Saturday, May 12, 2012

Women, the Selfless Sex? Why Do Women Volunteer More than Men?

At my private high school from home, volunteer hours are as mandatory of a graduation requirement as language and math credits.  Everyone in the school must participate in at least 5 hours of volunteer work every quarter or else they fail their “outreach” requirement. Although this might sound a bit overboard, I always appreciated this about my school as they taught me how important it is to care for others who are less fortunate than me. The organizations I was most involved with in high school were Beacon Hospice, Big Brother Big Sister, the Nashua Children’s Home, Care Net Pregnancy Center, and the Southern New Hampshire Rescue Mission.

                I wanted to blog on this subject of volunteering because I remember in high school the gender difference in the people I volunteered with and think it is something really interesting to consider. After doing more research, I discovered that women greatly outnumber men in volunteer work (over 32% of women volunteer whereas less than 25% of men do). It is also interesting to note that the largest “demographic” of people who volunteer actually have full time jobs. Which means it is not an excuse to say that men work more and therefore do not have time to give up their time to volunteer work because those who are currently volunteering typically have full time jobs.

Currently in New Hampshire, we are having such a shortage of male volunteers for Big Brother Big Sister (1 in every 10) that the organization is asking the female mentors if they would mind taking on a “little brother.” The whole purpose of this program is to provide good role models for children from homes without positive examples of the same sex. I think it is such a shame that men in my hometown haven’t stepped up to take on these roles, but I am glad that my school promotes this organization as there are now 12 new Big Brother/Little Brother relationships because of it.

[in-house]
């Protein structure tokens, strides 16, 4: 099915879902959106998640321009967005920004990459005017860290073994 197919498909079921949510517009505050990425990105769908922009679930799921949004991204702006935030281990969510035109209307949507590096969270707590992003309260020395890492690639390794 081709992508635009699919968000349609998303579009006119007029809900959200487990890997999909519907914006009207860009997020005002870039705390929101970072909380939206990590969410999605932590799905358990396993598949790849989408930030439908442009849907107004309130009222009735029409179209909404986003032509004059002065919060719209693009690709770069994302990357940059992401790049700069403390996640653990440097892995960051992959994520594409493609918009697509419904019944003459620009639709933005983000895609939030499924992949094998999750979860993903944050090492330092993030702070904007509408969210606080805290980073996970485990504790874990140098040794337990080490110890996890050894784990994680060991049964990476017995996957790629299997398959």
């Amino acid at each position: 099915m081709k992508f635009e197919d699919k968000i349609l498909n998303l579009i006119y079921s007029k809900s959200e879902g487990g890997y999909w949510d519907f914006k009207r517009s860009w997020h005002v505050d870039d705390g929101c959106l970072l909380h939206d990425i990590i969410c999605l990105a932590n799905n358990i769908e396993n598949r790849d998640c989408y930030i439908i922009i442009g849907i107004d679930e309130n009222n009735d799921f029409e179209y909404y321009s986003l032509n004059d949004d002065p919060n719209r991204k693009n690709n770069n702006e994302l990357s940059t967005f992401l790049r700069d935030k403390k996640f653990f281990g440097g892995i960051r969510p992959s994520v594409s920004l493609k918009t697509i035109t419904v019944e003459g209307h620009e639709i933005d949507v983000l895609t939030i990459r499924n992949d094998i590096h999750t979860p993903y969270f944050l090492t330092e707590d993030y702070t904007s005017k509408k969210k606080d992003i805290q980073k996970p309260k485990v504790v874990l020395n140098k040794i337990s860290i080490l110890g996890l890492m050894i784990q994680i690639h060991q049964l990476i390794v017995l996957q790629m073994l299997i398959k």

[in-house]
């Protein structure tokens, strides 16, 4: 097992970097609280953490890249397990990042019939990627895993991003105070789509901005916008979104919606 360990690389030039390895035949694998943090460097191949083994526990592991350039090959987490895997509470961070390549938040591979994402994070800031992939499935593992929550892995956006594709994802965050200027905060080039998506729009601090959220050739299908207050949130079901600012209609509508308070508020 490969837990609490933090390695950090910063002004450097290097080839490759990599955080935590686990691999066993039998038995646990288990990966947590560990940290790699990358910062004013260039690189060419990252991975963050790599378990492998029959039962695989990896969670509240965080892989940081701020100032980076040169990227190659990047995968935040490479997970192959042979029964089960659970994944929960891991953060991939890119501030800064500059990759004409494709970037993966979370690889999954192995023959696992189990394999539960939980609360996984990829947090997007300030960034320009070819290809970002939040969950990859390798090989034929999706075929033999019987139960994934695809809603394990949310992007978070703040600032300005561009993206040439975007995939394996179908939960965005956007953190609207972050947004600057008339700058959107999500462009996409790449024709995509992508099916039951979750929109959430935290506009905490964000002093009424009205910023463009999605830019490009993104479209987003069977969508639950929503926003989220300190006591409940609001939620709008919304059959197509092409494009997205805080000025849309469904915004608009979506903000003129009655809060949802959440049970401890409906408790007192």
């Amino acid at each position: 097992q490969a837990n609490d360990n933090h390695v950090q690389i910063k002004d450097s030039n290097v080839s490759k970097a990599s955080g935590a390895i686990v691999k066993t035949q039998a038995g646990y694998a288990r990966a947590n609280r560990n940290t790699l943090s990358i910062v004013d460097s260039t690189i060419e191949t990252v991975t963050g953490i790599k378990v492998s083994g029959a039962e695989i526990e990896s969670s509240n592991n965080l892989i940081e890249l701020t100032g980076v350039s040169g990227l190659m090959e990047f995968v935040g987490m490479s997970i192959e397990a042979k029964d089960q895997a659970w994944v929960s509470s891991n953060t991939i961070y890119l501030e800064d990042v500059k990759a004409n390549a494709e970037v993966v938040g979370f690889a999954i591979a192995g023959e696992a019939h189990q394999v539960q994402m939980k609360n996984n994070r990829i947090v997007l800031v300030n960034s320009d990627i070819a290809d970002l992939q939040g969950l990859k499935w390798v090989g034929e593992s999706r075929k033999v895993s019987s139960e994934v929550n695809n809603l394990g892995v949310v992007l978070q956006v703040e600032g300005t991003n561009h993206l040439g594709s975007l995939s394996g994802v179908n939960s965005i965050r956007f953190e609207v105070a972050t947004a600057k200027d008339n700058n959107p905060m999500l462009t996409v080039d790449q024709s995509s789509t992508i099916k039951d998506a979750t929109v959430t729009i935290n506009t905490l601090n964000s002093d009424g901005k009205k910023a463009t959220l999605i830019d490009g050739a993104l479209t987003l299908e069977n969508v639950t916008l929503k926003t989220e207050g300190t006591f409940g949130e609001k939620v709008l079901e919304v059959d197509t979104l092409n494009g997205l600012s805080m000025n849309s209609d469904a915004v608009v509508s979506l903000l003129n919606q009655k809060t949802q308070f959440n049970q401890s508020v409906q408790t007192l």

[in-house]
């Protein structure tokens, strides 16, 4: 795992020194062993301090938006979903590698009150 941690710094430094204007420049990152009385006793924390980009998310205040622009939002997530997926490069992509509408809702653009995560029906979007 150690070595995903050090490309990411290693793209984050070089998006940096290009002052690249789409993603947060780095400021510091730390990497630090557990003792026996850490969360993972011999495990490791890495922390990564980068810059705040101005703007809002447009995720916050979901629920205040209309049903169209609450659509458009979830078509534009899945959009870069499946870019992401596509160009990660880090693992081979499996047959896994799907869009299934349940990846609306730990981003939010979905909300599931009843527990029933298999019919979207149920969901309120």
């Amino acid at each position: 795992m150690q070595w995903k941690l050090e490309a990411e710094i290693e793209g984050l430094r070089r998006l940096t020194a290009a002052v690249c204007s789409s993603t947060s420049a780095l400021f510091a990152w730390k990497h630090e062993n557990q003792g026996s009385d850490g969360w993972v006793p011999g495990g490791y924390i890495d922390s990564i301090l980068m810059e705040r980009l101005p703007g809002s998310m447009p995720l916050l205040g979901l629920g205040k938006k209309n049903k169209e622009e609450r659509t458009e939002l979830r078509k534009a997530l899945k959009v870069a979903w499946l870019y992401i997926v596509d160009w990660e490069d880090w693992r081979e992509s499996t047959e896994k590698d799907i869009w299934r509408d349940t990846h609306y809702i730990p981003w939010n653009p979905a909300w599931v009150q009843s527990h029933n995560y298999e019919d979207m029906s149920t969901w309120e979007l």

I remember in high school, the attitude of the girls towards volunteering was also much different than the guys’.  Some say women are the “selfless sex,” but I honestly think it is just more culturally acceptable for women to volunteer than men. It is sad to say, but male nurses and men with nurturing jobs are given a double take simply because of society’s stereotyping of “women being the comforters.” What a lot of people don’t realize, however, is that there are SO MANY different kinds of ways to volunteer that don’t necessarily have to do with being in a hospital caring for a sick person or baking for a family who just underwent a traumatic experience.

                A bunch of the boys in my graduating class worked in the Southern New Hampshire Rescue Mission, not dishing out dinners like I did, but building bathrooms and bedrooms for the residents to stay in. They were still devoting their time and making a difference in people’s lives, but they were able to use their talents, physical strength in this case, in order to volunteer. I would like to strongly recommend to everyone, especially the four men, to somehow get plugged into volunteer work around campus. There is so much to do, and so many people (especially children in Ithaca) who can use our help!

(Also, the picture above is from a trip to Ukraine that my school's dance team and I went on. We danced in gypsy villages and orphanages all around the country. It was pretty incredible, and to this day, still the favorite two weeks of my life)